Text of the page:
December 15, 2009


Nazi Medicine and Public Health Policy: It is poor scholarship and perhaps even dangerous to caricature the Nazis as irrational or anti-science. What we have to look at more carefully is the relationship between science and ideology at this time. (Robert N. Proctor, Dimensions)

The complicity of German physicians in the Nazis' crimes against humanity is a well-established historical fact. Explaining that fact is far more difficult. Why were German doctors such avid fans of fascism? Why did nearly half of all German physicians join the Nazi party?

I don't think it was the tirades of Julius Streicher in Der Stürmer that attracted their interest, but rather the promises of Nazi leaders to solve Germany's problems medically, surgically. The Nazi state was supposed to be a hygienic state; Nazism was supposed to be "applied biology" (Fritz Lenz coined this phrase in 1931). Hitler was celebrated as the "great doctor" of German society and as the "Robert Koch of politics" (Koch was a nineteenth century pioneer in studying the bacterial origin of diseases). The seductive power of National Socialism for many physicians lay in its promise to cleanse German society of its corrupting elements -- not just communism and Jews, but also metallic lead and addictive tobacco, along with homosexuality and the "burdensome" mentally ill.

The relation of science and politics in Nazi Germany was therefore more complex than most people like to think. Part of the misunderstanding, I would suggest, lies in the widely accepted belief that when science is politicized, "real" science inevitably suffers: the freedom of scientists is abrogated, distorting biases are introduced into research, minds are closed, avenues of inquiry are blocked. In many areas of science, of course, that is indeed what happened in Nazi Germany; one thinks of the fate of Einstein's relativity theory, for example. But in other areas -- e.g., many areas of public health -- that was not the case at all.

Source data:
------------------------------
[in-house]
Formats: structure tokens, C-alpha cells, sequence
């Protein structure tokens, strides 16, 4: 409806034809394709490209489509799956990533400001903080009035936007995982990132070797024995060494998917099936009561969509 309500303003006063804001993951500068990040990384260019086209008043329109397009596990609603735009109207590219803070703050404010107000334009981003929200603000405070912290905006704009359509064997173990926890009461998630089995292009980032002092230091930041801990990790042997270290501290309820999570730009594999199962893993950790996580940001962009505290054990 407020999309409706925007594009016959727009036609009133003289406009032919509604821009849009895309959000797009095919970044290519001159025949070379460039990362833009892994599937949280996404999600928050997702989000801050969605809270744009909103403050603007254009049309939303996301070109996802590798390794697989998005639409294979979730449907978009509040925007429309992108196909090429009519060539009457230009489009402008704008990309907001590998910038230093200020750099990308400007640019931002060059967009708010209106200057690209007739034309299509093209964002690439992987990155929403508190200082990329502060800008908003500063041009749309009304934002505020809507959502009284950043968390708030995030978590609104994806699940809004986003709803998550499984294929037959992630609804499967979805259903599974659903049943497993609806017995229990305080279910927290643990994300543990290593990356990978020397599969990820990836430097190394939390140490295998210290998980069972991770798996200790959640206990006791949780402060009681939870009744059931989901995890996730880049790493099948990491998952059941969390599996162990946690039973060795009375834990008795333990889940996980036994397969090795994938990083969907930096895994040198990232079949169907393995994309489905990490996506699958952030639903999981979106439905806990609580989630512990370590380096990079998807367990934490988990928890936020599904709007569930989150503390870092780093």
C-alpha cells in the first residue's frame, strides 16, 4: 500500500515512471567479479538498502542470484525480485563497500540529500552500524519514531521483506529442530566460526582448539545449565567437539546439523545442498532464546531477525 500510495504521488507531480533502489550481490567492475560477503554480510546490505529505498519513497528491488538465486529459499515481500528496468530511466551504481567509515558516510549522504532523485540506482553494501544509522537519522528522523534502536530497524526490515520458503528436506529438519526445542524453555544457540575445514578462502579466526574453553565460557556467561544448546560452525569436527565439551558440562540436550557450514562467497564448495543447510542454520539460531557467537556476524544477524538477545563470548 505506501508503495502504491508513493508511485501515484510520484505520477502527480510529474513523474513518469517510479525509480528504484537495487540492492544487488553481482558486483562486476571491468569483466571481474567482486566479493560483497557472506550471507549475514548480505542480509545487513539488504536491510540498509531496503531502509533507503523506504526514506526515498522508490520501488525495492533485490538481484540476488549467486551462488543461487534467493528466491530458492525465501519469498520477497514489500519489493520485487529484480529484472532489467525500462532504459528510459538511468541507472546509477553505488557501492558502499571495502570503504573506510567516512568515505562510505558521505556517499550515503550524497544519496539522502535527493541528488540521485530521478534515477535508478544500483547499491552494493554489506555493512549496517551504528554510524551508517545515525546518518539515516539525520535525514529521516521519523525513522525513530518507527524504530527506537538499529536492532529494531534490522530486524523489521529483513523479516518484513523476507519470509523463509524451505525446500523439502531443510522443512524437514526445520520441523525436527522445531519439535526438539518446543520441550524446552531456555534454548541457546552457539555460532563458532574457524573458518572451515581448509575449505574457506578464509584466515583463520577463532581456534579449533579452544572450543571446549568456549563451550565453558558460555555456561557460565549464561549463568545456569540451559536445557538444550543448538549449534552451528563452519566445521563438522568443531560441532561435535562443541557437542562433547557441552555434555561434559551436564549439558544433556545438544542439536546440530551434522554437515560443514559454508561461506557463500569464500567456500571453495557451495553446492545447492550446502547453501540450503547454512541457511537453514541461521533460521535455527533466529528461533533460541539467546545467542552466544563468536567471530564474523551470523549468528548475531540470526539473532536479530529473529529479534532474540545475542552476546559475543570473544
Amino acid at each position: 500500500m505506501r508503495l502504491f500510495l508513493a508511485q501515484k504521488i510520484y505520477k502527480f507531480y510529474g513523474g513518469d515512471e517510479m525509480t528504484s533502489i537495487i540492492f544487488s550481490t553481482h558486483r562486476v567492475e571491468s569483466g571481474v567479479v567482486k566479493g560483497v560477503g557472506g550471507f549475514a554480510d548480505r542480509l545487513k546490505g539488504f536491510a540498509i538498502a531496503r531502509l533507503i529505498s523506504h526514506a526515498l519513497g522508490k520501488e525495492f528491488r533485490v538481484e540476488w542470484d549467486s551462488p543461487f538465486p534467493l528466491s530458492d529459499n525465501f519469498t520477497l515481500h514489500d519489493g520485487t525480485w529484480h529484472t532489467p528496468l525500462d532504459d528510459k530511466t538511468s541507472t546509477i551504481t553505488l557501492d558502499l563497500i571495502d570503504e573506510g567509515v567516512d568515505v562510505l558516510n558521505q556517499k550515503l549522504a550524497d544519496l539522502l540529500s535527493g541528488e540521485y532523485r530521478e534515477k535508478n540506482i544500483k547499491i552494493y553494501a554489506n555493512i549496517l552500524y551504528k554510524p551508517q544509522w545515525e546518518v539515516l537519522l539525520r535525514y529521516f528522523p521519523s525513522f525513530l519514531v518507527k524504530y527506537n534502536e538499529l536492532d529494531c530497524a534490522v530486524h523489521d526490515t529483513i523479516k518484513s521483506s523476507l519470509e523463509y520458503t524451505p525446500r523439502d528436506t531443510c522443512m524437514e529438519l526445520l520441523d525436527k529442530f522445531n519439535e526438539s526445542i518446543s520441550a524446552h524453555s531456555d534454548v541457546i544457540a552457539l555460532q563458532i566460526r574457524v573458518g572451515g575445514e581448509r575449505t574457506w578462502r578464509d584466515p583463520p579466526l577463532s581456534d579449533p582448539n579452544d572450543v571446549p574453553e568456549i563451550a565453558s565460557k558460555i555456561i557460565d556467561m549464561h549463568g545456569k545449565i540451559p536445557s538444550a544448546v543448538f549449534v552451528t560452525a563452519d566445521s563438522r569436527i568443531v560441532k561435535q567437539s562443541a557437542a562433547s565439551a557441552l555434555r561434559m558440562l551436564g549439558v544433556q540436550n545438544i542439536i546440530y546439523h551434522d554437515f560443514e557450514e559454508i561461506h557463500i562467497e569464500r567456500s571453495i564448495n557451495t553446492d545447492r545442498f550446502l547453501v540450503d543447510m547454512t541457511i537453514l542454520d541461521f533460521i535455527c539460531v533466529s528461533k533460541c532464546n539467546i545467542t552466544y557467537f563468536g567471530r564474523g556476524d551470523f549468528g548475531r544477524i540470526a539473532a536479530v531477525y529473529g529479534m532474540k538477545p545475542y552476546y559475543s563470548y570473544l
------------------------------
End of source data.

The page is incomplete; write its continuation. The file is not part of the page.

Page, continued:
Biology was another field that thrived. Ute Deichmann in her book, Biologists Under Hitler (Harvard University Press, 1996), shows that the majority of biologists in the Thirties and early Forties joined the Nazi party; but it was still quite possible for non-Nazi biologists to obtain grants from the Deutsche Forschungsgemeinschaft, Germany's leading scientific grant agency. Not only possible but easy: Deichmann discovered that there was no correlation at all between a researcher receiving a grant and whether that researcher belonged to the Nazi party. I would argue that biology prospered under the Nazis because it was so integral to their worldview. Apart from the reasons I have already discussed, there is the fact that Nazism placed a much higher value on nature than on nurture in the development of human talents and disabilities.

I am not sure I would agree with Deichmann that scientists in the Third Reich were more independent of the regime than we usually think. Independent research flourished in many fields but it was, after all, also in the Nazi state's interest to cultivate a strong scientific community, at least in certain disciplines. What is clearly wrong about the autonomy thesis, applied to science and medicine as a whole, is that many professionals did not retreat into the purely technical. It took a lot of medical enthusiasm to forcibly sterilize 350,000 Germans, to "euthanize" 70,000 people with physical or mental handicaps in gas chambers. (The latter figure is only for the period from January 1940 to August 1941; even more than that were killed in the informal euthanasia program launched after this time.) And there were the medical crimes committed in the concentration and death camps. Among doctors, there were far more volunteers than victims, more partisans than pawns.

Posted by Orrin Judd at December 15, 2009 6:14 AM
blog comments powered by Disqus